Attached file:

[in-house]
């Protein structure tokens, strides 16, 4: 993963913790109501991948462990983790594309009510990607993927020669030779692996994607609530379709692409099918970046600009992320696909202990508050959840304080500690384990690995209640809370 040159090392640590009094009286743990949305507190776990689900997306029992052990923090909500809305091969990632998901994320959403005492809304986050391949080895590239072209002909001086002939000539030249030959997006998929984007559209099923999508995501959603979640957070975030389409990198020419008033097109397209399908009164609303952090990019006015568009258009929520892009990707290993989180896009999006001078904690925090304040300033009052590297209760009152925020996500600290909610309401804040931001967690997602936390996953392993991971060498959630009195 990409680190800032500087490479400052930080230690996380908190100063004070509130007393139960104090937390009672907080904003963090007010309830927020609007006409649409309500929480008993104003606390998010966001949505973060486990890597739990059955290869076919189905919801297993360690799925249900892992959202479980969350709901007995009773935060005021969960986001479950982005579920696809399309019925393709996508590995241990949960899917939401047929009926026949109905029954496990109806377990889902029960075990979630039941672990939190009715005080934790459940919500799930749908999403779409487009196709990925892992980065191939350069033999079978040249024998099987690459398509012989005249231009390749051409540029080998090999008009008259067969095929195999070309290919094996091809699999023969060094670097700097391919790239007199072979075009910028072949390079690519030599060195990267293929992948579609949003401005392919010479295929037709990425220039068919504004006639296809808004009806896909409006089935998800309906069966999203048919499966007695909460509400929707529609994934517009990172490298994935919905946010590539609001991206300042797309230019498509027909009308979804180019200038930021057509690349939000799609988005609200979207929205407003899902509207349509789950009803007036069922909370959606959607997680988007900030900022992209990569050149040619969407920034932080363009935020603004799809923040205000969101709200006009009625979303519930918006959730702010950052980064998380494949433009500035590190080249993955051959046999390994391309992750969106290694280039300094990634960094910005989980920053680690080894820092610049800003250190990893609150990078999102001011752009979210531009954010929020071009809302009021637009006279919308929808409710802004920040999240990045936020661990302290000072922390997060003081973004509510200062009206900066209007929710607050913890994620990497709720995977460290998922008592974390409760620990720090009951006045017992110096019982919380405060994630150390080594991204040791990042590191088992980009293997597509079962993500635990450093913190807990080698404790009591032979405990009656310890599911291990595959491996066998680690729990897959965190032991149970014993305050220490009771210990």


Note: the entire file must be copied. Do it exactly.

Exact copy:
[in-house]
């Protein structure tokens, strides 16, 4: 993963913790109501991948462990983790594309009510990607993927020669030779692996994607609530379709692409099918970046600009992320696909202990508050959840304080500690384990690995209640809370 040159090392640590009094009286743990949305507190776990689900997306029992052990923090909500809305091969990632998901994320959403005492809304986050391949080895590239072209002909001086002939000539030249030959997006998929984007559209099923999508995501959603979640957070975030389409990198020419008033097109397209399908009164609303952090990019006015568009258009929520892009990707290993989180896009999006001078904690925090304040300033009052590297209760009152925020996500600290909610309401804040931001967690997602936390996953392993991971060498959630009195 990409680190800032500087490479400052930080230690996380908190100063004070509130007393139960104090937390009672907080904003963090007010309830927020609007006409649409309500929480008993104003606390998010966001949505973060486990890597739990059955290869076919189905919801297993360690799925249900892992959202479980969350709901007995009773935060005021969960986001479950982005579920696809399309019925393709996508590995241990949960899917939401047929009926026949109905029954496990109806377990889902029960075990979630039941672990939190009715005080934790459940919500799930749908999403779409487009196709990925892992980065191939350069033999079978040249024998099987690459398509012989005249231009390749051409540029080998090999008009008259067969095929195999070309290919094996091809699999023969060094670097700097391919790239007199072979075009910028072949390079690519030599060195990267293929992948579609949003401005392919010479295929037709990425220039068919504004006639296809808004009806896909409006089935998800309906069966999203048919499966007695909460509400929707529609994934517009990172490298994935919905946010590539609001991206300042797309230019498509027909009308979804180019200038930021057509690349939000799609988005609200979207929205407003899902509207349509789950009803007036069922909370959606959607997680988007900030900022992209990569050149040619969407920034932080363009935020603004799809923040205000969101709200006009009625979303519930918006959730702010950052980064998380494949433009500035590190080249993955051959046999390994391309992750969106290694280039300094990634960094910005989980920053680690080894820092610049800003250190990893609150990078999102001011752009979210531009954010929020071009809302009021637009006279919308929808409710802004920040999240990045936020661990302290000072922390997060003081973004509510200062009206900066209007929710607050913890994620990497709720995977460290998922008592974390409760620990720090009951006045017992110096019982919380405060994630150390080594991204040791990042590191088992980009293997597509079962993500635990450093913190807990080698404790009591032979405990009656310890599911291990595959491996066998680690729990897959965190032991149970014993305050220490009771210990």